Oh, it’s just classic Call the Midwife, isn’t it? This year’s Christmas special was perfectly primed to warm the cockles of our hearts and have us wiping away happy tears, as Reggie Jackson (Daniel Laurie) took centre stage with his dream of breaking the world record for longest-ever paper chain.
Explaining the plan, Violet Buckle (Annabelle Apsion) told her husband: “The youth club are making paper chains, the Townswomen’s Guild and Mr Dean’s Dancing School are making paper chains, and then they’re all going to be stuck together so that Reggie can apply to be in the Guinness World Record book. He’s as bright and as happy as a robin on a postbox.”
Violet was nervous about whether it would all come together, but – with screenwriter Heidi Thomas presiding over the plot – of course it did. Fred Buckle (Cliff Parisi) soon rallied the community in the Outer Hebrides, and Reggie’s idea inspired a frenzy of activity as nuns and nurses and Outer Hebridean families pasted together strips of newspaper and coloured paper ready for the big day in Poplar, arriving just in time to symbolically (and literally) link everything together.
“That’s very Heidi,” Nurse Crane actress Linda Bassett commented. “That chain linking people in different communities.”
Christmas is “a gathering and a sharing of the things that matter most,” said the voiceover of Vanessa Redgrave as she concluded the festive episode. But it’s about even more than that.
Because Reggie, who has Down’s Syndrome, is a fully-rounded character with his own hopes and dreams and sense of humour – and it is just so wonderful to see him in the Christmas feature-length special as the driving force behind a storyline that unites the whole community. His scenes with Miss Higgins (Georgie Glen) are particularly lovely; the eccentric GP’s receptionist sees Reggie in a glum mood and finds a way to cheer up her young friend.
“The paper chains scene was amazing,” Daniel Laurie said ahead of the Christmas special. “I got help from Miss Higgins… Miss Higgins had this love and support for Reggie, for doing the paper chains.”
Georgie Glen added: “We had our moment together on that didn’t we? It was really nice… It’s a real thing of togetherness, isn’t it?”
Perhaps Reggie is so well-written because Heidi Thomas herself had a brother, David, with Down’s Syndrome. He died aged just 15, and she once told RadioTimes.com: “If there’s anything in me that’s kind or strong or good, it’s because of those childhood years when I had him as a vulnerable, funny, outrageous sibling.”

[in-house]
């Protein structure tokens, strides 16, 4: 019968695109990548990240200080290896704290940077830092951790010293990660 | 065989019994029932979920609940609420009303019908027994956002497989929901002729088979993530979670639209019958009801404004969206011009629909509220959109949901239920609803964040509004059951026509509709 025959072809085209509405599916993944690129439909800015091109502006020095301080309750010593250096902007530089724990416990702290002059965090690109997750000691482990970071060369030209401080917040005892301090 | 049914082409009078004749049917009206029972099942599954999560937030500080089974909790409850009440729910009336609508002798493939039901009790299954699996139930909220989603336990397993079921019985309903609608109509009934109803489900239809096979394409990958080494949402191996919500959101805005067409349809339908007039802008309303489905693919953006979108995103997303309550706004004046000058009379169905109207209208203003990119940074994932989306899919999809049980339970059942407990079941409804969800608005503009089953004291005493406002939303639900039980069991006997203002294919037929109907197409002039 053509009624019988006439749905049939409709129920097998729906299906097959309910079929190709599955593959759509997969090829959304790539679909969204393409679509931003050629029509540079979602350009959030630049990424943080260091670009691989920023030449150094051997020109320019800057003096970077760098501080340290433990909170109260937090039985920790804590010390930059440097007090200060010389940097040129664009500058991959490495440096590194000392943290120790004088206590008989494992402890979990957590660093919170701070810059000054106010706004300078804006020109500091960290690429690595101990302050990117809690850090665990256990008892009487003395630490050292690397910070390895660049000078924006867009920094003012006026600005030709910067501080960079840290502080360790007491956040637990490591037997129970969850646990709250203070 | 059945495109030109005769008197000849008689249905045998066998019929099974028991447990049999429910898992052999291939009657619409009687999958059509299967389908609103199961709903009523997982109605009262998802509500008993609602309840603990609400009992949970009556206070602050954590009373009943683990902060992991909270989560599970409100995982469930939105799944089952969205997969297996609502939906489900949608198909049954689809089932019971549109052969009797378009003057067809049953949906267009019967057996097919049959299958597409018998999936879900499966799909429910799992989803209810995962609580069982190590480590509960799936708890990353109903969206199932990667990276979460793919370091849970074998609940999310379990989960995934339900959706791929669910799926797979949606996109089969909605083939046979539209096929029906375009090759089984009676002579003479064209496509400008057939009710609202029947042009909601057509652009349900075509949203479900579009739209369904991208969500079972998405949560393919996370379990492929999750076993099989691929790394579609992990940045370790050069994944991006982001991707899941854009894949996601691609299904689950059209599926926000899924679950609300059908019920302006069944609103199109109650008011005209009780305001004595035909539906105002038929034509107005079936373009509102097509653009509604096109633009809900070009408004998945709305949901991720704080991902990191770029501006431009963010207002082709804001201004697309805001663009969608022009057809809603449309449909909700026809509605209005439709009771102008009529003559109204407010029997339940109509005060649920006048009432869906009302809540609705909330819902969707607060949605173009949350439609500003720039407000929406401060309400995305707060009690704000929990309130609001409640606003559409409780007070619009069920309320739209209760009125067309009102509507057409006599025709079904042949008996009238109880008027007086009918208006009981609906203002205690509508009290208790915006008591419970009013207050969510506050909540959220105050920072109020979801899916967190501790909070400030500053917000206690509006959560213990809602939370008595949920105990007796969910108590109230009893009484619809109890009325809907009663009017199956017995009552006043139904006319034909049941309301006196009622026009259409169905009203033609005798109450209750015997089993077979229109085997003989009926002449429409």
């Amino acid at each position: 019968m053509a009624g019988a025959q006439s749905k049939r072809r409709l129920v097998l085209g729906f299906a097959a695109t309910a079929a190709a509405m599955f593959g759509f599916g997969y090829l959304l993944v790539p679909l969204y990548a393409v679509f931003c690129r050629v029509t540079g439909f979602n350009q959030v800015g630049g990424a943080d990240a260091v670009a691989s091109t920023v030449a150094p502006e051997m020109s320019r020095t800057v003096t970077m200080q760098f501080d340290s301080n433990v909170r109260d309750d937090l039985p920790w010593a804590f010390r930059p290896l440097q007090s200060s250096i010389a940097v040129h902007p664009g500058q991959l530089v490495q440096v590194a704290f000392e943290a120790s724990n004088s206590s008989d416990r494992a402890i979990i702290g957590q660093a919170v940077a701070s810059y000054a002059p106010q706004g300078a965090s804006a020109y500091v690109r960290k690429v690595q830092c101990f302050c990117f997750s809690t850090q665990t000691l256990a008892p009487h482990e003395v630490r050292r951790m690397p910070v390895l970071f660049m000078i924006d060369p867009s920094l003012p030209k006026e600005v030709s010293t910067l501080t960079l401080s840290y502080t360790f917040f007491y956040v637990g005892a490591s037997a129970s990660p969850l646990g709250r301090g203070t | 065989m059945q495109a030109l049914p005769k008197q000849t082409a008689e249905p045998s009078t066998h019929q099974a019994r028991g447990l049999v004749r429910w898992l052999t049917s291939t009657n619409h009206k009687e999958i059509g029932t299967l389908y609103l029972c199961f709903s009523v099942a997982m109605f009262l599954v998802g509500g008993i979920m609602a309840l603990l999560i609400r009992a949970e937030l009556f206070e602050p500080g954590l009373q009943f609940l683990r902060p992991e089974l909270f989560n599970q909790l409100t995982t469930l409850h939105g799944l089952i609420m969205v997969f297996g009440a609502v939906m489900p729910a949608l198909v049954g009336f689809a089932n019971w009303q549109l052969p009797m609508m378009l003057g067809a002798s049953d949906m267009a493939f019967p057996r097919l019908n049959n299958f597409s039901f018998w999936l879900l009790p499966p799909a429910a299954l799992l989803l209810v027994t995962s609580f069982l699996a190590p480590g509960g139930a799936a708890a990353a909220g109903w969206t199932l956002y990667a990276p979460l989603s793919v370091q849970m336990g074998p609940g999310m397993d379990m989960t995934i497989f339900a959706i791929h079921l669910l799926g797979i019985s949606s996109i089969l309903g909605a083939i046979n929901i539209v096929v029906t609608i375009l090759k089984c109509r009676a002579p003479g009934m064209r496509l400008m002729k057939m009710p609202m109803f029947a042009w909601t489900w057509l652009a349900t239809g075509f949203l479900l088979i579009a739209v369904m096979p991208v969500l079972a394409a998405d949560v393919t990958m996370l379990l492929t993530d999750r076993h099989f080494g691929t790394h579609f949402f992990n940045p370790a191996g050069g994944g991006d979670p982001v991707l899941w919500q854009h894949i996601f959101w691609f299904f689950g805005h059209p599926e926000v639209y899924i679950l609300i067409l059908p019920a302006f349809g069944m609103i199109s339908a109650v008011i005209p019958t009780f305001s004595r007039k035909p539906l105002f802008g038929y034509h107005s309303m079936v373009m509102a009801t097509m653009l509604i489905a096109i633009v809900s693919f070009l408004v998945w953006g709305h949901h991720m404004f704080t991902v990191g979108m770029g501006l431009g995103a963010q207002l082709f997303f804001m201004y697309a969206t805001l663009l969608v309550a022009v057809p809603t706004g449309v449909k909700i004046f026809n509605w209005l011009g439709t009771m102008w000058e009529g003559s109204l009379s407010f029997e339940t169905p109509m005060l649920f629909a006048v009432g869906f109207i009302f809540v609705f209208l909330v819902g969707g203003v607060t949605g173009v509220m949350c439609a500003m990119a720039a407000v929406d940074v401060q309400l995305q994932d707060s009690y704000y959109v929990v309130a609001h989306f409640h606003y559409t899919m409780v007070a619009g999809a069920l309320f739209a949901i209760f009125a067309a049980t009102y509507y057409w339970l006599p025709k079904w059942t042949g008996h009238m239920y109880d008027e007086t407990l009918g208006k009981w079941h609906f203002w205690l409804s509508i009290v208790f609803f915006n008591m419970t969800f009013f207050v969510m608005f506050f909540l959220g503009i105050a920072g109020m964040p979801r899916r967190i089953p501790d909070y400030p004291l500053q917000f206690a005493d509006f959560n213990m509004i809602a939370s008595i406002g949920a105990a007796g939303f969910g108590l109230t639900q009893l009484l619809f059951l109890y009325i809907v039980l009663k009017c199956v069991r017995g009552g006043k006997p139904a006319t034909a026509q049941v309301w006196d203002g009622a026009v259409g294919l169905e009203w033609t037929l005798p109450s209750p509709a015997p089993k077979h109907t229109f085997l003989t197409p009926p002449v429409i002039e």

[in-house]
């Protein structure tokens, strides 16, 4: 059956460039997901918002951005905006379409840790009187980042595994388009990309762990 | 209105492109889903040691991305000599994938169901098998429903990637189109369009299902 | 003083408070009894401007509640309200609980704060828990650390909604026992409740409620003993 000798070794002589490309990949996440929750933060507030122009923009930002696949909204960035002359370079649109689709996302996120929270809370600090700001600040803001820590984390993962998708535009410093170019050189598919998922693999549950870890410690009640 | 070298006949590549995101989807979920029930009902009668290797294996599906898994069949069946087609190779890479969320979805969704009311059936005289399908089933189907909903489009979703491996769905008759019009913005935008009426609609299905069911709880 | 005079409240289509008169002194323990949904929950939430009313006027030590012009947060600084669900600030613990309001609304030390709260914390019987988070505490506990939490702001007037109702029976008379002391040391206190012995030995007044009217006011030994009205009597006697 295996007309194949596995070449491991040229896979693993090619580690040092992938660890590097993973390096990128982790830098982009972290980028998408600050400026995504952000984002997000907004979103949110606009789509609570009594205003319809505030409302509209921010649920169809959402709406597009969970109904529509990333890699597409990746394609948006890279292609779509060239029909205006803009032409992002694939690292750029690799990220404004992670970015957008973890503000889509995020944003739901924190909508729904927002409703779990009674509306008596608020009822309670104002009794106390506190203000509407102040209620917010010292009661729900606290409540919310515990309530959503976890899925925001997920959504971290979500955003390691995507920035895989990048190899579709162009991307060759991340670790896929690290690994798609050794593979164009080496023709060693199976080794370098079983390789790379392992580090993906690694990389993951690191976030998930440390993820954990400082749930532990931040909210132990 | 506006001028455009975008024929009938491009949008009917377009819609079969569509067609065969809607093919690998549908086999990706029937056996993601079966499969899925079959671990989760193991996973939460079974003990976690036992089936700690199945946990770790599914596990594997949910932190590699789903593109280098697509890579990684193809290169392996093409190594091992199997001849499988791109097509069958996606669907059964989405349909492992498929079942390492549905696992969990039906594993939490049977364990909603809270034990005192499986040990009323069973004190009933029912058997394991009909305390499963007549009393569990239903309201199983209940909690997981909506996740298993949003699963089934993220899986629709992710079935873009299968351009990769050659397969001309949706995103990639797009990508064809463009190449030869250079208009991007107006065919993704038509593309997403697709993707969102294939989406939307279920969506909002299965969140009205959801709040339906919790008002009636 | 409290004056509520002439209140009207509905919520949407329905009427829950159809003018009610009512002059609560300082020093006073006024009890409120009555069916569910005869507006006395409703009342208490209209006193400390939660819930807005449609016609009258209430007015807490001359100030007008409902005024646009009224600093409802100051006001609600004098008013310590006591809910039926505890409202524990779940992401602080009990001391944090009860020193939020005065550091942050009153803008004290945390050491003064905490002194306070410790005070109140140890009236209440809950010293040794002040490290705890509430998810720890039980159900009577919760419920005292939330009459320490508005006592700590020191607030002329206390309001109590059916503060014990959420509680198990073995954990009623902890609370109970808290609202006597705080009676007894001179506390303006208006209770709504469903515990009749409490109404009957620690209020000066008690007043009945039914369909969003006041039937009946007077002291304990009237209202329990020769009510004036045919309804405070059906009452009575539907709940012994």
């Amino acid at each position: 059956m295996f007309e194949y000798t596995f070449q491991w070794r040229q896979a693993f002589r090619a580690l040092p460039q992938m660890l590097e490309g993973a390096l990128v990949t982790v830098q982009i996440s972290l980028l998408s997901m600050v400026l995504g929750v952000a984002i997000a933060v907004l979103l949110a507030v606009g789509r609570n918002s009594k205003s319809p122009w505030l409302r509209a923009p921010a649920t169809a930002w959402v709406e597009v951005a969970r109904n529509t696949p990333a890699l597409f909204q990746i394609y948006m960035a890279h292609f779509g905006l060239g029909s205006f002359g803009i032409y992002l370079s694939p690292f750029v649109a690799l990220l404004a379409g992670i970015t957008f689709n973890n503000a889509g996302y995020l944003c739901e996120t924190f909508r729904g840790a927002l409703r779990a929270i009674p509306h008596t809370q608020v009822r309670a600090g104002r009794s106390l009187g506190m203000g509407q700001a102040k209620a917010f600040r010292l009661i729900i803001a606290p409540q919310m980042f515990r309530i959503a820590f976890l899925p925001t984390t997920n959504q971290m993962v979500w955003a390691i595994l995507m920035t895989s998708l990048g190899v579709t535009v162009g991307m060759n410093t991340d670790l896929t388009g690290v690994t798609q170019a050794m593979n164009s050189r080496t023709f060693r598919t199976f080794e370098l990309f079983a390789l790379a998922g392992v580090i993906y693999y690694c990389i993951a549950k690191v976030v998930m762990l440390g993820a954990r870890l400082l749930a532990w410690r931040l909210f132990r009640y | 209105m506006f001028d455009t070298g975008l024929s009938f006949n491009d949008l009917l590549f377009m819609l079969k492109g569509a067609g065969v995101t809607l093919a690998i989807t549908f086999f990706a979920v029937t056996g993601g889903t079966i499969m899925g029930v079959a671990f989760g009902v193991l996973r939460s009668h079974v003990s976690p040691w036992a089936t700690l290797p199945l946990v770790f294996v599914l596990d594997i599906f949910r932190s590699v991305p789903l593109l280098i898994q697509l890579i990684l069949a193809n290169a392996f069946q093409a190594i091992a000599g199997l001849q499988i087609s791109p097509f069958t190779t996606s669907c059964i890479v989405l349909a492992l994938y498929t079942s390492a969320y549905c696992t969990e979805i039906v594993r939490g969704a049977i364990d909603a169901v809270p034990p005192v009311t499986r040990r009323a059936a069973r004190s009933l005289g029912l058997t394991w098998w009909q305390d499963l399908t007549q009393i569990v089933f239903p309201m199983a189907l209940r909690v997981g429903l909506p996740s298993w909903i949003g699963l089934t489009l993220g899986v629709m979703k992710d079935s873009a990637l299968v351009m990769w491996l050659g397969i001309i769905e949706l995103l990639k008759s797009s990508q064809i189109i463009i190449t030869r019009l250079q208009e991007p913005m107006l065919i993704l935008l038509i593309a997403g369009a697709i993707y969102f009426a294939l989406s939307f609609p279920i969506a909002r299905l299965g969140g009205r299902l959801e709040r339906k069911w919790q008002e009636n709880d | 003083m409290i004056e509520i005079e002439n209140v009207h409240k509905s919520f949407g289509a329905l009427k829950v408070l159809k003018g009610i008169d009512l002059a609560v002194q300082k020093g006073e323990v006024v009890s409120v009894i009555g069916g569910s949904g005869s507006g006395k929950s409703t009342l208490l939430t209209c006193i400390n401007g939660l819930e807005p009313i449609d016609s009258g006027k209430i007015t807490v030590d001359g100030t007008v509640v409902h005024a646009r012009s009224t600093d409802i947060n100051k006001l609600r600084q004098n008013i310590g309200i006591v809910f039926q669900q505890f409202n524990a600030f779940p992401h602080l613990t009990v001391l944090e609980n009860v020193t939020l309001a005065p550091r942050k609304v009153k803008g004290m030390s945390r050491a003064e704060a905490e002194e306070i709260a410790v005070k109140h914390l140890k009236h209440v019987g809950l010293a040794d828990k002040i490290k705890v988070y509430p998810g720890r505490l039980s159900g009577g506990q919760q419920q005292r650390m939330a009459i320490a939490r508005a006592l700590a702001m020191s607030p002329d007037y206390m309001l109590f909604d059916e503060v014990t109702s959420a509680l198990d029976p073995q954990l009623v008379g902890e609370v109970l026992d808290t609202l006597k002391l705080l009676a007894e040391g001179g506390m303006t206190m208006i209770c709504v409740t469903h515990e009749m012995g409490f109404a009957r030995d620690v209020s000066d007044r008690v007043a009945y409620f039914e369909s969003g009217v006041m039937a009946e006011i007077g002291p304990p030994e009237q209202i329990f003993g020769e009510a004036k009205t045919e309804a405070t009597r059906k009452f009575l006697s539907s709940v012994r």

Thomas has always tried to be inclusive in Call the Midwife – and that’s a huge part of what has kept viewers coming back for more each year. She writes characters who are able-bodied and characters who are disabled; she writes characters who are East End born-and-bred, and characters from different cultural and religious backgrounds. Racism and discrimination and hatred and sexism often crop up, but these prejudices are obstacles to be surmounted.
Dr Turner actor Stephen McGann, who also happens to be the screenwriter’s husband, has a theory about the show’s success – and he might just be correct.
“The paper chain thing – the idea of when all the strands came together into a paper chain… in very general terms, you’re looking at a country asking itself about itself. What is it? What are people? Who are we?” he said, reflecting on the 2019 Christmas special.
“We travel to the other side of the island, we go right up to the north, and we go into another community and all through this community of all these different types of people, we’re saying, who are we? We are literally, at the end of this episode, putting the same chain together. All of us.”
Comparing dramas about “a different way for a serial killer to kill another human body and leave it on a beach” versus dramas about “how to bring the paper chain together,” McGann suggested, “Maybe that’s part of the answer to why this show is still around after nine series. Maybe it tells us something about what we hope, what we dream… it’s historical but what it’s really about is addressing what people really – their better instincts, the better reaches of their nature.”
Call the Midwife series 9 begins on Sunday 5th January on BBC One